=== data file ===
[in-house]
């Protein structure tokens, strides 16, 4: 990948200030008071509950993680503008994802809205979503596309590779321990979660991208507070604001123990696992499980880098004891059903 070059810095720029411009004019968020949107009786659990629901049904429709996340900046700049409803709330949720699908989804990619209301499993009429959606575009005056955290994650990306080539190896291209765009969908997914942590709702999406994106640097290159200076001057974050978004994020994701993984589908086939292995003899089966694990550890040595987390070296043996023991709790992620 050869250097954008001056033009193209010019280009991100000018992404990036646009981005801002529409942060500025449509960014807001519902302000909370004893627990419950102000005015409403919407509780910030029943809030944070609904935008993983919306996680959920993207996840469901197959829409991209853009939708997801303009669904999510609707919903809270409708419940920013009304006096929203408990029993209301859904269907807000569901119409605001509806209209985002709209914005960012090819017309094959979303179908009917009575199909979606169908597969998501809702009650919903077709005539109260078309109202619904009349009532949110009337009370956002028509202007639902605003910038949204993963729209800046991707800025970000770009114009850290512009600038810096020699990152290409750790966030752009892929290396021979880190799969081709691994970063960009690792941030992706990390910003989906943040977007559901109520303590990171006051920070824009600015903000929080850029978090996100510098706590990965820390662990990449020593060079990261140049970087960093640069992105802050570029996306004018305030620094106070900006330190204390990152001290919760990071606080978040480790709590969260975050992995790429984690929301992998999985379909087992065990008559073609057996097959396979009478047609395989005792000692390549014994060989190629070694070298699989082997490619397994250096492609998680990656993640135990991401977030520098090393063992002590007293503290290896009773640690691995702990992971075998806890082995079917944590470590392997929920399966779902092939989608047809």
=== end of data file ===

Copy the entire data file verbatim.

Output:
[in-house]
């Protein structure tokens, strides 16, 4: 990948200030008071509950993680503008994802809205979503596309590779321990979660991208507070604001123990696992499980880098004891059903 070059810095720029411009004019968020949107009786659990629901049904429709996340900046700049409803709330949720699908989804990619209301499993009429959606575009005056955290994650990306080539190896291209765009969908997914942590709702999406994106640097290159200076001057974050978004994020994701993984589908086939292995003899089966694990550890040595987390070296043996023991709790992620 050869250097954008001056033009193209010019280009991100000018992404990036646009981005801002529409942060500025449509960014807001519902302000909370004893627990419950102000005015409403919407509780910030029943809030944070609904935008993983919306996680959920993207996840469901197959829409991209853009939708997801303009669904999510609707919903809270409708419940920013009304006096929203408990029993209301859904269907807000569901119409605001509806209209985002709209914005960012090819017309094959979303179908009917009575199909979606169908597969998501809702009650919903077709005539109260078309109202619904009349009532949110009337009370956002028509202007639902605003910038949204993963729209800046991707800025970000770009114009850290512009600038810096020699990152290409750790966030752009892929290396021979880190799969081709691994970063960009690792941030992706990390910003989906943040977007559901109520303590990171006051920070824009600015903000929080850029978090996100510098706590990965820390662990990449020593060079990261140049970087960093640069992105802050570029996306004018305030620094106070900006330190204390990152001290919760990071606080978040480790709590969260975050992995790429984690929301992998999985379909087992065990008559073609057996097959396979009478047609395989005792000692390549014994060989190629070694070298699989082997490619397994250096492609998680990656993640135990991401977030520098090393063992002590007293503290290896009773640690691995702990992971075998806890082995079917944590470590392997929920399966779902092939989608047809």